This particular love story is particularly intriguing in a particular way by utilizing a particular device; in this particular case, that device is a continual split-screen. The idea of a split-screen romance is dorky, but the implementation of the tactic by director Hans Canosa is well sculpted. He uses the dual-panels to depict thoughts, flashbacks, and ethereal daydreams.
Helena Bonham Carter and Aaron Eckhart are pros of the acting trade. Due in large part to their independent acting abilities, their 90 minutes of banter never becomes dull. Never.
But here's the thing: I'm forced to not root for them. Through various revelations, we come to know that these two people were once married. Now they are not. He has a twenty-two year old girlfriend (twenty-three on August 12th!) that he is ever so eager to forget. Worse still, she has a husband. She is a mother. These 'realities' are presented as roadblocks to our hopeless Romeo and Juliet.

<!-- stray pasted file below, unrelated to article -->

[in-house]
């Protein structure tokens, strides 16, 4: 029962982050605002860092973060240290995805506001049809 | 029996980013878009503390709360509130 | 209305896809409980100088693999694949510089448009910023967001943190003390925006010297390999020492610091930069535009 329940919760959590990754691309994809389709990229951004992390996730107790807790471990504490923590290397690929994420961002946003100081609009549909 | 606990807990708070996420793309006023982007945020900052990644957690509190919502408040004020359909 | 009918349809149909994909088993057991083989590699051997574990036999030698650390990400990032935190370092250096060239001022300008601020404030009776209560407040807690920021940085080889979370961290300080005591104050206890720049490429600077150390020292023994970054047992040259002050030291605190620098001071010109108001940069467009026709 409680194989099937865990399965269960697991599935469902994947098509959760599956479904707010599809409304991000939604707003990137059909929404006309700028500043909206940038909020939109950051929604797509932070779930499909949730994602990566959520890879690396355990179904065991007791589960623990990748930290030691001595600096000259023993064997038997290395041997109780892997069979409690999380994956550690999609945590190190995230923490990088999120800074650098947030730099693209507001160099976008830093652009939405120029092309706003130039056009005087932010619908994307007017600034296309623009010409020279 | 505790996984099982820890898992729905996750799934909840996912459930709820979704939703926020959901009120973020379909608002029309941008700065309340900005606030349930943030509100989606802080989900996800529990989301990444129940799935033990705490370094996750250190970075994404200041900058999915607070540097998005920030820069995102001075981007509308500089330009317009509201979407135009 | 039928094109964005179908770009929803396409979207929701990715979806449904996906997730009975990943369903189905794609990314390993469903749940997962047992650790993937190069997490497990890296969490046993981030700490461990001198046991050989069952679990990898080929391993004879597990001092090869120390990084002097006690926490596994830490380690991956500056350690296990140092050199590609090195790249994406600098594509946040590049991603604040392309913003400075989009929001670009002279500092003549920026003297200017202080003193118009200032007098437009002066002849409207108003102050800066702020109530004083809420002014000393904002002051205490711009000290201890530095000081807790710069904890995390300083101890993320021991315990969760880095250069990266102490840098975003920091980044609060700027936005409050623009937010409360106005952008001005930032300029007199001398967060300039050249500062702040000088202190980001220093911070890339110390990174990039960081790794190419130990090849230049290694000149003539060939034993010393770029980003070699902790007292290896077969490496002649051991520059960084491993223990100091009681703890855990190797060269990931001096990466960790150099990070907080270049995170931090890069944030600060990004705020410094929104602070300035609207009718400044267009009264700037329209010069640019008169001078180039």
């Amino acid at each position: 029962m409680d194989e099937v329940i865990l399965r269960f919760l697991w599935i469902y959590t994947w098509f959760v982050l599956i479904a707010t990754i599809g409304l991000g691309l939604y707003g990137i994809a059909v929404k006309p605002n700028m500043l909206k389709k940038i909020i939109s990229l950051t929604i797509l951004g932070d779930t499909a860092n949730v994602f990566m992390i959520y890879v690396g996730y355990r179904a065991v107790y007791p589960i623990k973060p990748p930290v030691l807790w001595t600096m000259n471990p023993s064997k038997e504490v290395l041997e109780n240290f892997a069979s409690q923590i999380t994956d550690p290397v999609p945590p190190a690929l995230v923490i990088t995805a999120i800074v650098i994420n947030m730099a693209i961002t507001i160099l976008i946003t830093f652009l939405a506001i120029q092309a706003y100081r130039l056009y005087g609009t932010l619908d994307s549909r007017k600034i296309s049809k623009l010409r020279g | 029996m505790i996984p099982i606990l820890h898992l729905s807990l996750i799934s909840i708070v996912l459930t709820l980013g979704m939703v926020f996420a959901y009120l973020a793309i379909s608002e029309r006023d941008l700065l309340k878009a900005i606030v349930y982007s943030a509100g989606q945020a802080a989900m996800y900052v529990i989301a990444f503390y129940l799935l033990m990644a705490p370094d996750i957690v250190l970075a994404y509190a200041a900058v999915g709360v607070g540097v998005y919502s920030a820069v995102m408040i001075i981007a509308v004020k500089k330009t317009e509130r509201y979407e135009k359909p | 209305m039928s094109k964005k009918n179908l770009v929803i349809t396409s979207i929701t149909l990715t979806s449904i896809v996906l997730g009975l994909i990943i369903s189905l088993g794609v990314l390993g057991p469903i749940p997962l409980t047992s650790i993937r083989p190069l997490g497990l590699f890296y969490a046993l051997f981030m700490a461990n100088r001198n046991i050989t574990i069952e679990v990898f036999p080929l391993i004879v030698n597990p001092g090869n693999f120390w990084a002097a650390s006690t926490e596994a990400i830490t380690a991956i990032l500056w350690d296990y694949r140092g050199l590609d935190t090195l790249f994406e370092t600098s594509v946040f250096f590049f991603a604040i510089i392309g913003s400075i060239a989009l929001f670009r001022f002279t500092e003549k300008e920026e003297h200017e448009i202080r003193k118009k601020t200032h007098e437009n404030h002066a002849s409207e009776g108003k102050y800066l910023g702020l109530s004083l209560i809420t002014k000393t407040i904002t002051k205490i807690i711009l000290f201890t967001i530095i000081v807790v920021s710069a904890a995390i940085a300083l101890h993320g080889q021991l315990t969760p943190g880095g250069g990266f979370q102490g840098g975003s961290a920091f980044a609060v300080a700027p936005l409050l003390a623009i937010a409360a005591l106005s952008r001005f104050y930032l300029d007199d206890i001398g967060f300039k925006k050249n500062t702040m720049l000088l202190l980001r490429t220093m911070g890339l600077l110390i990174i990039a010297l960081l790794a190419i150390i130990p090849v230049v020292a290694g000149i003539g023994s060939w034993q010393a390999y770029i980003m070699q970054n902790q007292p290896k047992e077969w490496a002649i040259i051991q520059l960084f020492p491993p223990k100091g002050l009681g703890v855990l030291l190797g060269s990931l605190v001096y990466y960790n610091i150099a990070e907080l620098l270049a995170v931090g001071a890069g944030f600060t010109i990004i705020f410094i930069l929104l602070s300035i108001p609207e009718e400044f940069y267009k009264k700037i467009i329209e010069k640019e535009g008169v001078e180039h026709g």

Where does that leave me? You've left me in a room with two lovers who have no right to each other. You call on me to watch them commit adultery. Then, when all is ending, we watch them return to their previous lives.
Maybe if she was in an awful marriage... maybe if her husband beat her or cheated on her continually... maybe then I'd have pity for the plight of these two hopeless romantics. This is not the case. Her husband is a British cardiologist who sounds quite pleasant. Sigh.
I say again, where does that leave me? -- It leaves me in a taxi with two narcissists. I'm selfish enough as it is, I don't have the energy to put up with two more.
|Ananias and Saphira|